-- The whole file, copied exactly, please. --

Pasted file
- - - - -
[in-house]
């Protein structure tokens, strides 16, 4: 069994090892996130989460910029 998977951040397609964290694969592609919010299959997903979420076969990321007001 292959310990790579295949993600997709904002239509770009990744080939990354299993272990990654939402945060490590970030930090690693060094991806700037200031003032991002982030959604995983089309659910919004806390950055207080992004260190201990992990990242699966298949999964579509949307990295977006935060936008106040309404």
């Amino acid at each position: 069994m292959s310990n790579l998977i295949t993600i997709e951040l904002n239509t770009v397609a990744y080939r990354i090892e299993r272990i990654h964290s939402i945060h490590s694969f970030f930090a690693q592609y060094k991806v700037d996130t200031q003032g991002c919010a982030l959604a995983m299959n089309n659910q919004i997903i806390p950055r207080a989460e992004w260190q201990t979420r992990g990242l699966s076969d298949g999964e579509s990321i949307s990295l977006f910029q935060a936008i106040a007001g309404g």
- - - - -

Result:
[in-house]
């Protein structure tokens, strides 16, 4: 069994090892996130989460910029 998977951040397609964290694969592609919010299959997903979420076969990321007001 292959310990790579295949993600997709904002239509770009990744080939990354299993272990990654939402945060490590970030930090690693060094991806700037200031003032991002982030959604995983089309659910919004806390950055207080992004260190201990992990990242699966298949999964579509949307990295977006935060936008106040309404």
């Amino acid at each position: 069994m292959s310990n790579l998977i295949t993600i997709e951040l904002n239509t770009v397609a990744y080939r990354i090892e299993r272990i990654h964290s939402i945060h490590s694969f970030f930090a690693q592609y060094k991806v700037d996130t200031q003032g991002c919010a982030l959604a995983m299959n089309n659910q919004i997903i806390p950055r207080a989460e992004w260190q201990t979420r992990g990242l699966s076969d298949g999964e579509s990321i949307s990295l977006f910029q935060a936008i106040a007001g309404g």